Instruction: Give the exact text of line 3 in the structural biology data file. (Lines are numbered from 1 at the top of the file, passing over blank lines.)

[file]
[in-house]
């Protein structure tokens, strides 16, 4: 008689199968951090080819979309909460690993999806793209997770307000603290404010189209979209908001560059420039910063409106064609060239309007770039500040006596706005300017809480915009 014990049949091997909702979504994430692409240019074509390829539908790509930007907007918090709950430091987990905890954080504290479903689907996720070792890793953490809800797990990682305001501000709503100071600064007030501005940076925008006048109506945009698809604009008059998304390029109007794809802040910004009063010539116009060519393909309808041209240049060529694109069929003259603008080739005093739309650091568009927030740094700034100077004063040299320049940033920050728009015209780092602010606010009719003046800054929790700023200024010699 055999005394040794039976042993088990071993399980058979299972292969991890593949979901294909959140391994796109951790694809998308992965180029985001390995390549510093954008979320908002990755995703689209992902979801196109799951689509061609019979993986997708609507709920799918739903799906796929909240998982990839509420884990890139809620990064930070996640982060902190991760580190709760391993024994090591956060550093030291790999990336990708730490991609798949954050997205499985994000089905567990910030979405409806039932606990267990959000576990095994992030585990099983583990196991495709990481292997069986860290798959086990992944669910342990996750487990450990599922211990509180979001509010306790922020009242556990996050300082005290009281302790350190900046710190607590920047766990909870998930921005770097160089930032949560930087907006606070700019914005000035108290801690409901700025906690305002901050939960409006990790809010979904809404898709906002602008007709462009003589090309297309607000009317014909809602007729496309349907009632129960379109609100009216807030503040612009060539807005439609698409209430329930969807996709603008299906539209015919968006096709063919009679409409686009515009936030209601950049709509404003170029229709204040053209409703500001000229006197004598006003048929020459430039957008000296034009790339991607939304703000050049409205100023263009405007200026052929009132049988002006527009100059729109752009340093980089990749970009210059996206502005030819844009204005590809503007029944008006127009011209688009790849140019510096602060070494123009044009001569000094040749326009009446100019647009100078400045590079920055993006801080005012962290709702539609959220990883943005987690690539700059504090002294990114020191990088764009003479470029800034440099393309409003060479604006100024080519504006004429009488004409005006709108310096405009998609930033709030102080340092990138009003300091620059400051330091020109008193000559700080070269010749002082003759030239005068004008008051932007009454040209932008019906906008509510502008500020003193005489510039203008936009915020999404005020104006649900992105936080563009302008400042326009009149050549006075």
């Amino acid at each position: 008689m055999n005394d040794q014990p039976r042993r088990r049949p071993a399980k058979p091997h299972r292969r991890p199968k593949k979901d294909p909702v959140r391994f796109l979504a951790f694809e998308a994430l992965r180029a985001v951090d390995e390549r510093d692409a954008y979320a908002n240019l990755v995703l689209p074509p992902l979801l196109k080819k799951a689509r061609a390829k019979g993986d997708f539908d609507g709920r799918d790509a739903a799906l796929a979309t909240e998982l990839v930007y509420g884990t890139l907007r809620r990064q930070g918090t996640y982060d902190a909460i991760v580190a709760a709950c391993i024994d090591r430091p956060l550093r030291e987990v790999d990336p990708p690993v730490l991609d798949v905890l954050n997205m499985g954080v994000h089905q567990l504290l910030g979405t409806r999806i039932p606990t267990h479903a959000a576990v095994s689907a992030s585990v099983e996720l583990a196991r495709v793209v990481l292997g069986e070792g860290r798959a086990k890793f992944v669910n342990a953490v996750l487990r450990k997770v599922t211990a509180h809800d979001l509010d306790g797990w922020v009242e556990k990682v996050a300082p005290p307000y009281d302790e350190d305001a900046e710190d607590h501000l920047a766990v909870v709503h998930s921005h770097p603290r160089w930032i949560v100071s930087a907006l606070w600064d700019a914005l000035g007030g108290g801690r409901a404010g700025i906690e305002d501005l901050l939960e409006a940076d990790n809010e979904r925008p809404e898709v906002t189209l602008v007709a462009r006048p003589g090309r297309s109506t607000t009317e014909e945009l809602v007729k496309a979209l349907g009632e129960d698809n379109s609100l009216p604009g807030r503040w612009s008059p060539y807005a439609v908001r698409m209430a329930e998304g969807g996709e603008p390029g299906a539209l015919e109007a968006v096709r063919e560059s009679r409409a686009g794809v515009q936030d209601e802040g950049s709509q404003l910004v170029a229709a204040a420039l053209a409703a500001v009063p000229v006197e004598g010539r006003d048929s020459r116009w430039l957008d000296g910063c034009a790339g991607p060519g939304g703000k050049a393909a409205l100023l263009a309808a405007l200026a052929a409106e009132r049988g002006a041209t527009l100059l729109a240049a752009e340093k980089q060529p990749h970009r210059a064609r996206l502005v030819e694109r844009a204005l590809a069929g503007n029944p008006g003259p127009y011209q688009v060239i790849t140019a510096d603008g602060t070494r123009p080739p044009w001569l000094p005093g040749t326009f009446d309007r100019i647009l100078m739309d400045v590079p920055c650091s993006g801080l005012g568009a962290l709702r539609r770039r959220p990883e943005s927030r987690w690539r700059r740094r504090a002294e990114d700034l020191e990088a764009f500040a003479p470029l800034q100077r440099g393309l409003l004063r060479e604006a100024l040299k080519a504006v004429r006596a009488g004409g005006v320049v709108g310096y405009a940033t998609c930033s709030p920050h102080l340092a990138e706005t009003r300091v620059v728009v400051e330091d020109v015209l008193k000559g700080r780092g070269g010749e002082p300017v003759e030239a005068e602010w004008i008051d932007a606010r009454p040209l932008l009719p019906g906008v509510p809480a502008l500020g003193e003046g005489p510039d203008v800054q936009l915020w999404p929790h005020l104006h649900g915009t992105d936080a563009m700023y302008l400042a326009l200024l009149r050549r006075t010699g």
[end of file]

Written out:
């Amino acid at each position: 008689m055999n005394d040794q014990p039976r042993r088990r049949p071993a399980k058979p091997h299972r292969r991890p199968k593949k979901d294909p909702v959140r391994f796109l979504a951790f694809e998308a994430l992965r180029a985001v951090d390995e390549r510093d692409a954008y979320a908002n240019l990755v995703l689209p074509p992902l979801l196109k080819k799951a689509r061609a390829k019979g993986d997708f539908d609507g709920r799918d790509a739903a799906l796929a979309t909240e998982l990839v930007y509420g884990t890139l907007r809620r990064q930070g918090t996640y982060d902190a909460i991760v580190a709760a709950c391993i024994d090591r430091p956060l550093r030291e987990v790999d990336p990708p690993v730490l991609d798949v905890l954050n997205m499985g954080v994000h089905q567990l504290l910030g979405t409806r999806i039932p606990t267990h479903a959000a576990v095994s689907a992030s585990v099983e996720l583990a196991r495709v793209v990481l292997g069986e070792g860290r798959a086990k890793f992944v669910n342990a953490v996750l487990r450990k997770v599922t211990a509180h809800d979001l509010d306790g797990w922020v009242e556990k990682v996050a300082p005290p307000y009281d302790e350190d305001a900046e710190d607590h501000l920047a766990v909870v709503h998930s921005h770097p603290r160089w930032i949560v100071s930087a907006l606070w600064d700019a914005l000035g007030g108290g801690r409901a404010g700025i906690e305002d501005l901050l939960e409006a940076d990790n809010e979904r925008p809404e898709v906002t189209l602008v007709a462009r006048p003589g090309r297309s109506t607000t009317e014909e945009l809602v007729k496309a979209l349907g009632e129960d698809n379109s609100l009216p604009g807030r503040w612009s008059p060539y807005a439609v908001r698409m209430a329930e998304g969807g996709e603008p390029g299906a539209l015919e109007a968006v096709r063919e560059s009679r409409a686009g794809v515009q936030d209601e802040g950049s709509q404003l910004v170029a229709a204040a420039l053209a409703a500001v009063p000229v006197e004598g010539r006003d048929s020459r116009w430039l957008d000296g910063c034009a790339g991607p060519g939304g703000k050049a393909a409205l100023l263009a309808a405007l200026a052929a409106e009132r049988g002006a041209t527009l100059l729109a240049a752009e340093k980089q060529p990749h970009r210059a064609r996206l502005v030819e694109r844009a204005l590809a069929g503007n029944p008006g003259p127009y011209q688009v060239i790849t140019a510096d603008g602060t070494r123009p080739p044009w001569l000094p005093g040749t326009f009446d309007r100019i647009l100078m739309d400045v590079p920055c650091s993006g801080l005012g568009a962290l709702r539609r770039r959220p990883e943005s927030r987690w690539r700059r740094r504090a002294e990114d700034l020191e990088a764009f500040a003479p470029l800034q100077r440099g393309l409003l004063r060479e604006a100024l040299k080519a504006v004429r006596a009488g004409g005006v320049v709108g310096y405009a940033t998609c930033s709030p920050h102080l340092a990138e706005t009003r300091v620059v728009v400051e330091d020109v015209l008193k000559g700080r780092g070269g010749e002082p300017v003759e030239a005068e602010w004008i008051d932007a606010r009454p040209l932008l009719p019906g906008v509510p809480a502008l500020g003193e003046g005489p510039d203008v800054q936009l915020w999404p929790h005020l104006h649900g915009t992105d936080a563009m700023y302008l400042a326009l200024l009149r050549r006075t010699g």